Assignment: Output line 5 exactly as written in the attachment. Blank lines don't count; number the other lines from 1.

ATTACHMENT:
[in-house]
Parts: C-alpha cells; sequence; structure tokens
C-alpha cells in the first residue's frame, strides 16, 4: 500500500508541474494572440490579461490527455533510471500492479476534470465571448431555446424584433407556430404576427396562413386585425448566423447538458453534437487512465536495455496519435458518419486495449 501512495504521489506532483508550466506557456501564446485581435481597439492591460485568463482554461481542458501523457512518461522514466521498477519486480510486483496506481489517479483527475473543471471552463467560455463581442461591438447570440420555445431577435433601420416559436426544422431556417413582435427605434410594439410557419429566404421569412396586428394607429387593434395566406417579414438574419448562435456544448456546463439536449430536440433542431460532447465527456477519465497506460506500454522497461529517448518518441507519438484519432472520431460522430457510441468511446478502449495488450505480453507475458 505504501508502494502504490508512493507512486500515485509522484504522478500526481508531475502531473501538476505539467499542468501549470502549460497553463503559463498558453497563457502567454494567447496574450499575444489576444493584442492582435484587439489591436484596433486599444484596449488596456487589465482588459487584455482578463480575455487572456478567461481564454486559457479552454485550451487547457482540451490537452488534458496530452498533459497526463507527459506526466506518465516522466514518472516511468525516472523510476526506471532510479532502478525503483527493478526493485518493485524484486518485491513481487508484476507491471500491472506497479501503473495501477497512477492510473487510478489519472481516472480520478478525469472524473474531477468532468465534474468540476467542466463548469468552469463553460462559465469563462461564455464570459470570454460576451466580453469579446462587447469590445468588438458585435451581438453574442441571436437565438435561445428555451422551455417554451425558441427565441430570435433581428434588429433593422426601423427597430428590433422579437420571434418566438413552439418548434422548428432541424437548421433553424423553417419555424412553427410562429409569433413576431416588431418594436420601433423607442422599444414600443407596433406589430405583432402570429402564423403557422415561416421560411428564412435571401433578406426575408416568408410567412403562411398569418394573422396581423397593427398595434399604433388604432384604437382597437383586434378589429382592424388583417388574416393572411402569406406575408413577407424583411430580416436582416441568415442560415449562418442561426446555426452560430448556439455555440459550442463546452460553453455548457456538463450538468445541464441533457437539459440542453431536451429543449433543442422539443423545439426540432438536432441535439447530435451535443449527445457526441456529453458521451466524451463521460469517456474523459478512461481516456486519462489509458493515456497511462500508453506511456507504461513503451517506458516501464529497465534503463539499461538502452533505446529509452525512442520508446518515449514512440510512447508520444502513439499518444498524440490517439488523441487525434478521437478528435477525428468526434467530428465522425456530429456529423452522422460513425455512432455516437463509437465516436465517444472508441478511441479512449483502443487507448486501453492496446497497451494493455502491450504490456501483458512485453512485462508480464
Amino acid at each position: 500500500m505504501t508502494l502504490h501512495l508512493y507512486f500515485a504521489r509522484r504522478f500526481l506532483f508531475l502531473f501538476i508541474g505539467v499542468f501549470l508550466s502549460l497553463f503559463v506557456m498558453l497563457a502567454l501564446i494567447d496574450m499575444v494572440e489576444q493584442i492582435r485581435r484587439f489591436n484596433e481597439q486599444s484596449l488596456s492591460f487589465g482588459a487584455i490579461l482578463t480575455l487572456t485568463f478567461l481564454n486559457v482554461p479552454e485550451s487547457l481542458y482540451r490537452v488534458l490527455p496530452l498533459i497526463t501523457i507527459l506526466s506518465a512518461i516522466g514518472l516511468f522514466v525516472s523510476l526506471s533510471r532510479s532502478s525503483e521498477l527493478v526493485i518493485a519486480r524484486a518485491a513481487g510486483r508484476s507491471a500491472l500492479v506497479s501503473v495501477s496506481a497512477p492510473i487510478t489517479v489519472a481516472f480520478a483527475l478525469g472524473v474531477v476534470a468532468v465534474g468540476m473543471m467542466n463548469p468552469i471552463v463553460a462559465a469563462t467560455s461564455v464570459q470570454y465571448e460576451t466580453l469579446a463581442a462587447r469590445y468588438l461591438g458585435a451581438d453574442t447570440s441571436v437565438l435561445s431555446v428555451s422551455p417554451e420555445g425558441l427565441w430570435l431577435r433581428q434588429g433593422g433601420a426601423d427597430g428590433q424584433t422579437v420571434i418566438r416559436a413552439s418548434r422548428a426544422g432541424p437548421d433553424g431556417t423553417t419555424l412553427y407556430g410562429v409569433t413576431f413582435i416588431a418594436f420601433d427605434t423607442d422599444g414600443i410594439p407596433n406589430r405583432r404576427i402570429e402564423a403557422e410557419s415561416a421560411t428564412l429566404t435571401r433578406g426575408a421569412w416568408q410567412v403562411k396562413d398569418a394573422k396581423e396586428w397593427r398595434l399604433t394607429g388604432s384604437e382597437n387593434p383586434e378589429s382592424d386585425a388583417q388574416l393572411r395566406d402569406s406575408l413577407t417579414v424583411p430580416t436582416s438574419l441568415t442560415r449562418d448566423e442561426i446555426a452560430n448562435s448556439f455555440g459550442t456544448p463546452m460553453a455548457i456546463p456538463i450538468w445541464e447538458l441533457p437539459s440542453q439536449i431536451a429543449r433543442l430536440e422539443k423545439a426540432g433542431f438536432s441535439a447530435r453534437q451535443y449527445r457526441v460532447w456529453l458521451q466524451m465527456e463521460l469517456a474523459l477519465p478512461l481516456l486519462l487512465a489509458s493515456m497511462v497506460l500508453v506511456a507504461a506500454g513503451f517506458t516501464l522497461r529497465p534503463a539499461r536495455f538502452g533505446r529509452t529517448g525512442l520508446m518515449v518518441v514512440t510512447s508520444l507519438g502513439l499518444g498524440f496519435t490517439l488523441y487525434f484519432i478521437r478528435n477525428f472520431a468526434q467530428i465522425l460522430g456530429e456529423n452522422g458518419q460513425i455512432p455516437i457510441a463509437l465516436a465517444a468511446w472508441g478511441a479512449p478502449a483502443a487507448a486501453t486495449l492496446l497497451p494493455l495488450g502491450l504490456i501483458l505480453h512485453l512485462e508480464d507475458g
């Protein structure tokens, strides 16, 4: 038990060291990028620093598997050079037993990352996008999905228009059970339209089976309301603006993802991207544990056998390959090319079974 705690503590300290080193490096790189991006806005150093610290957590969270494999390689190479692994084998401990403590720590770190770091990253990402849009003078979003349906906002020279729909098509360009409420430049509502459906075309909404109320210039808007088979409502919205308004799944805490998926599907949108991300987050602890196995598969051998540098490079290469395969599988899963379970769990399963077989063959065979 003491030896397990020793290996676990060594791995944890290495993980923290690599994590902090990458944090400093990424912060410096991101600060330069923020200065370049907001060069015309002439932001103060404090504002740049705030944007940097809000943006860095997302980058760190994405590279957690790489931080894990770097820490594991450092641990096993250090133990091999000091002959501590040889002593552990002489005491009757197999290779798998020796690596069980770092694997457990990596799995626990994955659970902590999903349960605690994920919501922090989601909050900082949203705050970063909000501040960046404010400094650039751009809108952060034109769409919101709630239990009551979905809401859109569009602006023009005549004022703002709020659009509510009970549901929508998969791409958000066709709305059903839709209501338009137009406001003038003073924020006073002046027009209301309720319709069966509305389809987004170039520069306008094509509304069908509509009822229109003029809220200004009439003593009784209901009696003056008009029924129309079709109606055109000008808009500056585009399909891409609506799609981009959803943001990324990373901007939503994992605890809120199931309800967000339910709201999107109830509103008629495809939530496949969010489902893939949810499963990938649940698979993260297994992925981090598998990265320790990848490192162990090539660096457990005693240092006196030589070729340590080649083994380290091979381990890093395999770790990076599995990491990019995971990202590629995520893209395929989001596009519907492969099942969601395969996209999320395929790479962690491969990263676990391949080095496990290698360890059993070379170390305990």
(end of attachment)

């Protein structure tokens, strides 16, 4: 038990060291990028620093598997050079037993990352996008999905228009059970339209089976309301603006993802991207544990056998390959090319079974 705690503590300290080193490096790189991006806005150093610290957590969270494999390689190479692994084998401990403590720590770190770091990253990402849009003078979003349906906002020279729909098509360009409420430049509502459906075309909404109320210039808007088979409502919205308004799944805490998926599907949108991300987050602890196995598969051998540098490079290469395969599988899963379970769990399963077989063959065979 003491030896397990020793290996676990060594791995944890290495993980923290690599994590902090990458944090400093990424912060410096991101600060330069923020200065370049907001060069015309002439932001103060404090504002740049705030944007940097809000943006860095997302980058760190994405590279957690790489931080894990770097820490594991450092641990096993250090133990091999000091002959501590040889002593552990002489005491009757197999290779798998020796690596069980770092694997457990990596799995626990994955659970902590999903349960605690994920919501922090989601909050900082949203705050970063909000501040960046404010400094650039751009809108952060034109769409919101709630239990009551979905809401859109569009602006023009005549004022703002709020659009509510009970549901929508998969791409958000066709709305059903839709209501338009137009406001003038003073924020006073002046027009209301309720319709069966509305389809987004170039520069306008094509509304069908509509009822229109003029809220200004009439003593009784209901009696003056008009029924129309079709109606055109000008808009500056585009399909891409609506799609981009959803943001990324990373901007939503994992605890809120199931309800967000339910709201999107109830509103008629495809939530496949969010489902893939949810499963990938649940698979993260297994992925981090598998990265320790990848490192162990090539660096457990005693240092006196030589070729340590080649083994380290091979381990890093395999770790990076599995990491990019995971990202590629995520893209395929989001596009519907492969099942969601395969996209999320395929790479962690491969990263676990391949080095496990290698360890059993070379170390305990």